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April 6, 2016 - Los Angeles, CA, USA - Clippers forward Paul Pierce, center, loses control of the ball with pressure from Lakers forward Larry Nance Jr., left, and forward Metta World Peace, right, on April 6, 2016 at Staples Center in Los Angeles, California. Pierce recovered the ball. (Photo by Paul Rodriguez/Zuma Press/Icon Sportswire)
Los Angeles Clippers

Paul Pierce returns to Clippers for final season

When I saw a Paul Pierce “The Players’ Tribune” column hit my Twitter timeline on Monday morning, I thought for sure that Pierce was going to be joining Kobe Bryant, Tim Duncan, and Kevin Garnett in retirement.

I was wrong.

Instead, the soon-to-be 39-year old Pierce announced Monday that he was coming back for one final season with the Los Angeles Clippers, whom he considers to be serious title contenders.

With Kevin Durant leaving the Oklahoma City Thunder for the Golden State Warriors, and again, Duncan no longer being with the San Antonio Spurs, Pierce has good reason to feel like his team has enough talent to make a big leap and have a special season. Take into account that both Blake Griffin and Chris Paul are entering the final years of their contracts with the Clippers, and it’s abundantly clear that this season is championship or bust for the organization.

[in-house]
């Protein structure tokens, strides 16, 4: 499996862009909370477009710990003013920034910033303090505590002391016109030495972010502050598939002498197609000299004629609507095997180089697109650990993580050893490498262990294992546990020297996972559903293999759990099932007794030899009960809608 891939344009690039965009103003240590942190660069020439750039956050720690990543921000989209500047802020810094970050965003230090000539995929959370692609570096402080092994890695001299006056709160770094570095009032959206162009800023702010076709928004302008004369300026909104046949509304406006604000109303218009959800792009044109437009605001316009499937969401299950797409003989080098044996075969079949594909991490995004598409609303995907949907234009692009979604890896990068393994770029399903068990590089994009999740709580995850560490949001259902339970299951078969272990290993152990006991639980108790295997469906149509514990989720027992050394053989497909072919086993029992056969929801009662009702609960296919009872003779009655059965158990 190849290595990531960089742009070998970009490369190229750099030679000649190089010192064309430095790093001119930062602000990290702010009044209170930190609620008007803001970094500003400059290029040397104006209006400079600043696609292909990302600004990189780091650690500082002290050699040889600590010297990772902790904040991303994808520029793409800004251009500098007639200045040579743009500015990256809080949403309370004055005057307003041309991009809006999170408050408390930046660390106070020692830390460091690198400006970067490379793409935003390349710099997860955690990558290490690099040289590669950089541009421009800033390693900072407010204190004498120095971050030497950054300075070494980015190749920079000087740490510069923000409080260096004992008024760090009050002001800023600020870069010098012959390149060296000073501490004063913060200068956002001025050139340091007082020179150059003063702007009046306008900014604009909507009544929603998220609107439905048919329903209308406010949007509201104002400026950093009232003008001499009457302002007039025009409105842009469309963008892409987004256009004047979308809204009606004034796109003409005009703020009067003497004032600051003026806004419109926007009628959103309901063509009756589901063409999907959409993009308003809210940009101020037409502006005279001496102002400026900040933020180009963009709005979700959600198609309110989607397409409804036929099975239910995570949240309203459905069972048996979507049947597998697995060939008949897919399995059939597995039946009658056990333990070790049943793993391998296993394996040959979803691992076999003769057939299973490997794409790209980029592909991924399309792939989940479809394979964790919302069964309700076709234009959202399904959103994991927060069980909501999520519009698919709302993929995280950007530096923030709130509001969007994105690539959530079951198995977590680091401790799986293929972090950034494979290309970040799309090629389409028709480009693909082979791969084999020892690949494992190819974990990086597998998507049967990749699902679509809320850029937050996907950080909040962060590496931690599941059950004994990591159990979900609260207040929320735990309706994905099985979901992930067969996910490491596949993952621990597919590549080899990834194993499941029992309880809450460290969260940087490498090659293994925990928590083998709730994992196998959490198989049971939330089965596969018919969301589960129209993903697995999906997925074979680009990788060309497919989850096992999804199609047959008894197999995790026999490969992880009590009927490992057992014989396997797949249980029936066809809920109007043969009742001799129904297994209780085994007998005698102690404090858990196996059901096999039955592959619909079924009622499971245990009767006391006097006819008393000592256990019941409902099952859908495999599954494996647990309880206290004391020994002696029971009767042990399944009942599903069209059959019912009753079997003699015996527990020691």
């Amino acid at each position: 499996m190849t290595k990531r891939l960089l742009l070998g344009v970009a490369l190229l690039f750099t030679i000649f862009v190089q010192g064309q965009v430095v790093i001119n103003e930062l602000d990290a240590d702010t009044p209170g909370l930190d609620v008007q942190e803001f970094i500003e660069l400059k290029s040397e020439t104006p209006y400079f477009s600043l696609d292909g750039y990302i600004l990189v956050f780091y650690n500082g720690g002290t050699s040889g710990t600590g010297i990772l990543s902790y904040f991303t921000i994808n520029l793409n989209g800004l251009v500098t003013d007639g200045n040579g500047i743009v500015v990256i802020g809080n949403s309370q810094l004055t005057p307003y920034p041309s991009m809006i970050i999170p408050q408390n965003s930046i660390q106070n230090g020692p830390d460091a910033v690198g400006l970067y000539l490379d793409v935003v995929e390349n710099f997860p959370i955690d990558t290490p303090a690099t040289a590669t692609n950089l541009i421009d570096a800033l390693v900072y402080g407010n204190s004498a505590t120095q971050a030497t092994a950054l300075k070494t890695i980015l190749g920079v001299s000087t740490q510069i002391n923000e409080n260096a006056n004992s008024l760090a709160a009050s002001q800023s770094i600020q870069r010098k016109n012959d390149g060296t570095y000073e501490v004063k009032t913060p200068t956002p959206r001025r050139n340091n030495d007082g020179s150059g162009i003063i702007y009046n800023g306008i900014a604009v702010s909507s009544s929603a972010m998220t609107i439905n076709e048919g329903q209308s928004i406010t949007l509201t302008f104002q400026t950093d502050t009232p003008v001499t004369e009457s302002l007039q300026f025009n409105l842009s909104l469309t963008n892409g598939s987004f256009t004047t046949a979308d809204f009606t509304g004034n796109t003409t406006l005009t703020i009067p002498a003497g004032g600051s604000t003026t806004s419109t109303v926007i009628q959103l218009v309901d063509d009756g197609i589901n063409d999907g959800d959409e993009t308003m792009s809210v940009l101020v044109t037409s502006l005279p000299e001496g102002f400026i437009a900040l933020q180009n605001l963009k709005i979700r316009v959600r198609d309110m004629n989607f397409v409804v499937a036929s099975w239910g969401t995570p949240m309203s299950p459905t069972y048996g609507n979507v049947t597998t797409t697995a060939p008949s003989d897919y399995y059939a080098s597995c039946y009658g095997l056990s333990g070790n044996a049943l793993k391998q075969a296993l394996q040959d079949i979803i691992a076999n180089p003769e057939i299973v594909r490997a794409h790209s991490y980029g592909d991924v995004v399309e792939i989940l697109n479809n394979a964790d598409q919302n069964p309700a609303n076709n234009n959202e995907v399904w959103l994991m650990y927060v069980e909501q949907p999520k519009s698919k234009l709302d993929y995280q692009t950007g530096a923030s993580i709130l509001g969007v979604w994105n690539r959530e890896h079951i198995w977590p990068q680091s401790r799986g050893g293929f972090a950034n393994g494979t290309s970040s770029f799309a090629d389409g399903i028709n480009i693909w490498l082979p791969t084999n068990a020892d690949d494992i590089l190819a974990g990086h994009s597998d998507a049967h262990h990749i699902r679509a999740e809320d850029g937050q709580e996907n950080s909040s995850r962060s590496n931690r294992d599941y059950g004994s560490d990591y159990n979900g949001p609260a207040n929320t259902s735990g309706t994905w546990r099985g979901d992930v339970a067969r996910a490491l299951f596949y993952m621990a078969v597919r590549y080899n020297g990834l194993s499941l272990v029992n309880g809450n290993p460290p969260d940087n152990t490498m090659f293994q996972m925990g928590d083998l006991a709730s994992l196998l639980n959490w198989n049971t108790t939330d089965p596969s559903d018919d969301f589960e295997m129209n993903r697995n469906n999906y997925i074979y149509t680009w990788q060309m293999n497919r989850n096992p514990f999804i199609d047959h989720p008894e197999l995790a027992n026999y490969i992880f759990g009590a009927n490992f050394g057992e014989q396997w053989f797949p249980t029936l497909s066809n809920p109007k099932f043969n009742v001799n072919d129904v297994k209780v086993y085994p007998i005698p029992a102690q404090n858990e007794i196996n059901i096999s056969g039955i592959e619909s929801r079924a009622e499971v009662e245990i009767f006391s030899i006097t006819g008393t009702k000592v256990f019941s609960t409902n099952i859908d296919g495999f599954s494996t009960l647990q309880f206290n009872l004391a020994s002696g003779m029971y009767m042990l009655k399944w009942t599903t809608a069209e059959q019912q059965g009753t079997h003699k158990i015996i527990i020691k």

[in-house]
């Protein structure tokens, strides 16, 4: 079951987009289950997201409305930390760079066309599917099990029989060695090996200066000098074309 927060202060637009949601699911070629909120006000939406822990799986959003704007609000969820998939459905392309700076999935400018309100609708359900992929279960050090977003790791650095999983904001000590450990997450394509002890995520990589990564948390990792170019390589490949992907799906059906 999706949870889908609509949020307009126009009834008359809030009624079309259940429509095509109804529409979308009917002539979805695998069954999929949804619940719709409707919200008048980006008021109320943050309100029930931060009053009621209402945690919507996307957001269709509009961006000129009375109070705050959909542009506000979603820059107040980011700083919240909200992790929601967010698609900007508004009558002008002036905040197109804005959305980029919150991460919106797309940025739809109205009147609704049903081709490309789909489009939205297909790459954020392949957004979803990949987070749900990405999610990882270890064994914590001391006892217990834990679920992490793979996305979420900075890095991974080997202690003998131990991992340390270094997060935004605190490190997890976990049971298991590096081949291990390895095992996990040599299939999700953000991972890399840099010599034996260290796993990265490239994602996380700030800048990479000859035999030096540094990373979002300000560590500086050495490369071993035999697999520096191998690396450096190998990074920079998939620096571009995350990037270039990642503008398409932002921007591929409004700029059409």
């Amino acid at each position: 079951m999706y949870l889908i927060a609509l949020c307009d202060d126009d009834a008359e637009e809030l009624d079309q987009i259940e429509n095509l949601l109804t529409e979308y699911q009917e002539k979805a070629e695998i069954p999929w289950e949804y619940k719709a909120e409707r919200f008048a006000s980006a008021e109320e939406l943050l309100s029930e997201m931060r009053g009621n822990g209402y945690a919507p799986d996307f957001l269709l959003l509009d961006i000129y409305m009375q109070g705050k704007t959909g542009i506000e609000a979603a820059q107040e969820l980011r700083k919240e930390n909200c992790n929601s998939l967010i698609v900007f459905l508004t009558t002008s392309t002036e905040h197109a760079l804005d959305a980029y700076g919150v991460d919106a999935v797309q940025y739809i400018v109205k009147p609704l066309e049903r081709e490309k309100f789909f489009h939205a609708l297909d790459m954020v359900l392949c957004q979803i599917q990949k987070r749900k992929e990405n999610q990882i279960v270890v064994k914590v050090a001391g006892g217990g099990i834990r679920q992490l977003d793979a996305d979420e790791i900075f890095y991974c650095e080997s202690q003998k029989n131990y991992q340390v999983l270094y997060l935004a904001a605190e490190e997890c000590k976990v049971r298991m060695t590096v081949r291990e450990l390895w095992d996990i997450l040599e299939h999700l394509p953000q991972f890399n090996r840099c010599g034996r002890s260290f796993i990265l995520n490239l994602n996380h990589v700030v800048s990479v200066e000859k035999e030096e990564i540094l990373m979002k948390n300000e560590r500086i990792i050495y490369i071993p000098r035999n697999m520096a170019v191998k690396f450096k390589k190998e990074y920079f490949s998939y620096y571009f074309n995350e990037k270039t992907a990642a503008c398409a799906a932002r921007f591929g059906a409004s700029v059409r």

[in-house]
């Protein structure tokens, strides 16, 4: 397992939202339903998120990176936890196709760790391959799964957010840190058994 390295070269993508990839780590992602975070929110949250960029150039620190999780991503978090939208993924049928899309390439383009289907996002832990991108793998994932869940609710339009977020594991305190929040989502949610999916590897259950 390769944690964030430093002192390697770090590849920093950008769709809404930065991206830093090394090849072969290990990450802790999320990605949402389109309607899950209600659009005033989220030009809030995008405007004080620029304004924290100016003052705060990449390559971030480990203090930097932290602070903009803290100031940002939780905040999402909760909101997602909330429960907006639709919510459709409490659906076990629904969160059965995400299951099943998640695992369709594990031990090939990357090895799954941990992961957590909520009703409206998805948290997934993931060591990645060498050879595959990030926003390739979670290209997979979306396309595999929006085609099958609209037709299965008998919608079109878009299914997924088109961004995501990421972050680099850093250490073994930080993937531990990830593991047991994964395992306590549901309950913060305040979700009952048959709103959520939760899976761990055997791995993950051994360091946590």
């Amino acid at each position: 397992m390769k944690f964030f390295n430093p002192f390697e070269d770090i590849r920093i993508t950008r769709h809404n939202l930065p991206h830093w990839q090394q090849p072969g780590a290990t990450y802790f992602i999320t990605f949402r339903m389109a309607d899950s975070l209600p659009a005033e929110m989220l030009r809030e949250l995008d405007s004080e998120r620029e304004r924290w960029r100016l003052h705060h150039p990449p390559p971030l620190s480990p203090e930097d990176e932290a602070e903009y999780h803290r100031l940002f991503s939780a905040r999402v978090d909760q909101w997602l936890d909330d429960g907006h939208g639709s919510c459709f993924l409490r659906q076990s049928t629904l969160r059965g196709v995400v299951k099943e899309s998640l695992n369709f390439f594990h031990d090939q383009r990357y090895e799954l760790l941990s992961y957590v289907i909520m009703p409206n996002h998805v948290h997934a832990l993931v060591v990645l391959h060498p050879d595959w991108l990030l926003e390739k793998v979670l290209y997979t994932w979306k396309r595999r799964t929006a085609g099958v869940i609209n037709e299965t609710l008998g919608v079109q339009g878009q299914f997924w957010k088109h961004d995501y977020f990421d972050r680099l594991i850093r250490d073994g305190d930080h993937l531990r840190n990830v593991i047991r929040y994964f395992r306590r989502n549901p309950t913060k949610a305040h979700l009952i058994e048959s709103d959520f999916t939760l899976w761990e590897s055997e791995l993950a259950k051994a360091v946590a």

The main question moving forward–at least in regards to the aging Pierce–is how big of a role is he capable of playing for a team with such high expectations?

Between having a fully healthy Griffin, and the additions of Raymond Felton, Marreese Speights, Brandon Bass and Alan Anderson, we should expect a relatively new look Clippers rotation outside of the core starters that have been together for three seasons now.

Doc Rivers has already stated that he plans to play Pierce at the power forward more than the small forward spot this season,  but even if the Clippers play smaller this season, there are only so many minutes to go around for Pierce.

Also, when it comes to Pierce, who started 38 of the 68 games he appeared in last season, you have to wonder if his production from last season will factor into how he fits into the new rotation. Defensively it makes sense to shift him away from guarding the perimeter, but offensively, Pierce may not have the skill set desired out of a small ball four anymore.